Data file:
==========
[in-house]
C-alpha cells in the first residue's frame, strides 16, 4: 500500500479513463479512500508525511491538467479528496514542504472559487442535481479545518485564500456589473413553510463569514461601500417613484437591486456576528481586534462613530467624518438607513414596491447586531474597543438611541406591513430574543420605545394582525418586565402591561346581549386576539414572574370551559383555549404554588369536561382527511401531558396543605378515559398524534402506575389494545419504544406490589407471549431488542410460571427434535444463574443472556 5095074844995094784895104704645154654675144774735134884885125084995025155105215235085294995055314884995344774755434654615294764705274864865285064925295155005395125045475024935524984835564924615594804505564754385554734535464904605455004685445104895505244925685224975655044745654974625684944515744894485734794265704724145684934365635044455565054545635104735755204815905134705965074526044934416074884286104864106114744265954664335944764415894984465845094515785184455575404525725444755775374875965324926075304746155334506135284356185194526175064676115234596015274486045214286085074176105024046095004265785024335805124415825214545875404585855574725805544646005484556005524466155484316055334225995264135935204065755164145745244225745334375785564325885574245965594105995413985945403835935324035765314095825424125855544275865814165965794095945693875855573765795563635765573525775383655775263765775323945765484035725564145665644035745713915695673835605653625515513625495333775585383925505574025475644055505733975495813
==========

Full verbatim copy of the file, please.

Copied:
[in-house]
C-alpha cells in the first residue's frame, strides 16, 4: 500500500479513463479512500508525511491538467479528496514542504472559487442535481479545518485564500456589473413553510463569514461601500417613484437591486456576528481586534462613530467624518438607513414596491447586531474597543438611541406591513430574543420605545394582525418586565402591561346581549386576539414572574370551559383555549404554588369536561382527511401531558396543605378515559398524534402506575389494545419504544406490589407471549431488542410460571427434535444463574443472556 5095074844995094784895104704645154654675144774735134884885125084995025155105215235085294995055314884995344774755434654615294764705274864865285064925295155005395125045475024935524984835564924615594804505564754385554734535464904605455004685445104895505244925685224975655044745654974625684944515744894485734794265704724145684934365635044455565054545635104735755204815905134705965074526044934416074884286104864106114744265954664335944764415894984465845094515785184455575404525725444755775374875965324926075304746155334506135284356185194526175064676115234596015274486045214286085074176105024046095004265785024335805124415825214545875404585855574725805544646005484556005524466155484316055334225995264135935204065755164145745244225745334375785564325885574245965594105995413985945403835935324035765314095825424125855544275865814165965794095945693875855573765795563635765573525775383655775263765775323945765484035725564145665644035745713915695673835605653625515513625495333775585383925505574025475644055505733975495813